Overclocking the Core i7 4770K
Overclocking with Haswell processors
Updated B-Clock tuning ratios brings an overclocking experience consistent with the current high end desktop platforms (X79 on LGA2011) to the 4th Gen Intel Core processors mainstream platform. We've mentioned at the start of this article already, if you are planning to do some overclocking with a Haswell based processor, you are so much better off with a K model processor. The downside, Intel charges you another 30 bucks for that these days. Why K versions you ask? Well, the default non-K processors will be much harder to overclock. With Nehalem/Clarkdale (last generation Core i3/i5/i7) you pretty much take your base clock of 133 MHz and apply say a default multiplier of 25, that would be your 3.33 GHz processor. That base clock was capable of going so much higher, 150, 186 and when tweaked right, even over 200 MHz. So if you were able to apply a fictive 175 MHz on your base clock, you could multiply it with the limited 25 multiplier. That would get you 4375 MHz.
The new technology however has an embedded GPU / video processor merged into the very same processor die running over the same bus sharing the same L3 cache memory, things get increasingly complicated in matters of tweaking. But please do get a 30 USD more expensive K version and in the BIOS you'll have much better tweaking options. With a proper motherboard you can now set a multiplier per core.
The (easy) procedure is as follows:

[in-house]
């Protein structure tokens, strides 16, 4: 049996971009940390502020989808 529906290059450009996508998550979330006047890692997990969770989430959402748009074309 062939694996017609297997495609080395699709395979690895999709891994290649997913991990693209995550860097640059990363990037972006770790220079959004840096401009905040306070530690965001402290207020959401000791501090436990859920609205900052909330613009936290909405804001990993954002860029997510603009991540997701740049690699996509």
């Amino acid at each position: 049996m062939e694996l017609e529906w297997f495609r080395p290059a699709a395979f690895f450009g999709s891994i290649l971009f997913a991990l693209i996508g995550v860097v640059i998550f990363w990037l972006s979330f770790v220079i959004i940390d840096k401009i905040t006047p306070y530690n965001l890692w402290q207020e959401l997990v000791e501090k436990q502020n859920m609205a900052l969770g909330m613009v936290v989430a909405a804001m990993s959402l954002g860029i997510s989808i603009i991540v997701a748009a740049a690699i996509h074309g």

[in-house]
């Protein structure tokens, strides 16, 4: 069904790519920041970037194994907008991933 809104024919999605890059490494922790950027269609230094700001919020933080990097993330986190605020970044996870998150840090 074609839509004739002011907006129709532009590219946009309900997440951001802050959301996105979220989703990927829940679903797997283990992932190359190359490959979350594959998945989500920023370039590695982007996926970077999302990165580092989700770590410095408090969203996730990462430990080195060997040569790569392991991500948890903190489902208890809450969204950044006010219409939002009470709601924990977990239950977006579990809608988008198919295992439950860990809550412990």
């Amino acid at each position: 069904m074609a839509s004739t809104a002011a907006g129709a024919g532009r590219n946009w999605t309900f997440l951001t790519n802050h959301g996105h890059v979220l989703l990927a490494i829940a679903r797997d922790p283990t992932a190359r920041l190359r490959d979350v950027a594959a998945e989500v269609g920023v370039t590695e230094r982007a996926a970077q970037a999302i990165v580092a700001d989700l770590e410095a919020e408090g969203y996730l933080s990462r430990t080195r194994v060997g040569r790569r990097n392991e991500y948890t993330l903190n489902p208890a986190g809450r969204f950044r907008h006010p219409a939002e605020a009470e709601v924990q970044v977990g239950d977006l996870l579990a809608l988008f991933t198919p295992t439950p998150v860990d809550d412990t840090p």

- Leave baseclock for what it is right now
- If optional, increase the TDP limit of your processor to 200~250 Watts
- With a 4770K change Turbo multiplier to 44 initially and gradually work your way upwards.
- Increase CPU voltage, though setting AUTO might work fine, we think 1.3V on this motherboard is a sweet spot.
- Make sure your processor is properly cooled with enthusiast grade heatpipe cooling or liquid cooling
- Save and Exit BIOS / UEFI
MSI has built a great looking UEFI BIOS alright, here are our overclock settings:
With this tweak, once the processor gets a kick in the proverbial nuts, it can turbo any or all cores towards that multiplier of 48~49 times that 100 MHz base-clock frequency, that's a 4800~4900 MHz configuration, this is all set up in less than a minute.
We ended up with a multiplier of 49 and 1.425 Volts, as you can see the dual-fan, dual-radiator Noctua D14 cooler completely fails to cope with the heat. As a result the temperature is so high that the processor now down-clocks to achieve a safer temperature. Our overlock was continuously dynamically changing in-between 4600 and 4900 MHz. It is CRAZY how hot this processor wil get. Not the less, the safety features do kick in and it remains a nice overclock of course. And if you wonder yes, we really needed 1.4 volts in the end to keep the processor stable enough.